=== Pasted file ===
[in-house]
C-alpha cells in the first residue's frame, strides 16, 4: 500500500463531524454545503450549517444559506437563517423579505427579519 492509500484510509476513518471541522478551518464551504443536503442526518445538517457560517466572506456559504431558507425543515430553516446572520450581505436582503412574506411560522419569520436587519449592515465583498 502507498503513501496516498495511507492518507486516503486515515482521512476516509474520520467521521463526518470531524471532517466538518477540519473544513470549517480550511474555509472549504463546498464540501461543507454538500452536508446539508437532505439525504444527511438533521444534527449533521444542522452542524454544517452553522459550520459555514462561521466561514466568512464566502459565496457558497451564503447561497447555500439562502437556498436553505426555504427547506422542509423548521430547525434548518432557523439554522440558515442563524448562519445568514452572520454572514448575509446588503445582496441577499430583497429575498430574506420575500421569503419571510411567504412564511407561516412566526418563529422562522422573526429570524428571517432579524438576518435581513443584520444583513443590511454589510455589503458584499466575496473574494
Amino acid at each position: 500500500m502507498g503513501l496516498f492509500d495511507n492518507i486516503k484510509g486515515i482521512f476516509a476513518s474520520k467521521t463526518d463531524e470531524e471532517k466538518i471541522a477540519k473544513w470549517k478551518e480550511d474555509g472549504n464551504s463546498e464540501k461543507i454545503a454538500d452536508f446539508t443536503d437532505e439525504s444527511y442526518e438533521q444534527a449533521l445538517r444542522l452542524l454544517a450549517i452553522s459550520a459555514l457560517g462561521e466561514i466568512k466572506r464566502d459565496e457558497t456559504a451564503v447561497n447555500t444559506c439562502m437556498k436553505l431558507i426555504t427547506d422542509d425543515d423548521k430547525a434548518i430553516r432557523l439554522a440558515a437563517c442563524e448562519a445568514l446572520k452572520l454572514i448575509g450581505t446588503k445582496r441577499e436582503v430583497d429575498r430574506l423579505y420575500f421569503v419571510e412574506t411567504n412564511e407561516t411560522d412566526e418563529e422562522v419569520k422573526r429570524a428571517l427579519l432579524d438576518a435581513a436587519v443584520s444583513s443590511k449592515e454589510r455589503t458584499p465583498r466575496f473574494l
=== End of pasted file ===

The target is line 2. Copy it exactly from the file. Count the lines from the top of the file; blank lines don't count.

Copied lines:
C-alpha cells in the first residue's frame, strides 16, 4: 500500500463531524454545503450549517444559506437563517423579505427579519 492509500484510509476513518471541522478551518464551504443536503442526518445538517457560517466572506456559504431558507425543515430553516446572520450581505436582503412574506411560522419569520436587519449592515465583498 502507498503513501496516498495511507492518507486516503486515515482521512476516509474520520467521521463526518470531524471532517466538518477540519473544513470549517480550511474555509472549504463546498464540501461543507454538500452536508446539508437532505439525504444527511438533521444534527449533521444542522452542524454544517452553522459550520459555514462561521466561514466568512464566502459565496457558497451564503447561497447555500439562502437556498436553505426555504427547506422542509423548521430547525434548518432557523439554522440558515442563524448562519445568514452572520454572514448575509446588503445582496441577499430583497429575498430574506420575500421569503419571510411567504412564511407561516412566526418563529422562522422573526429570524428571517432579524438576518435581513443584520444583513443590511454589510455589503458584499466575496473574494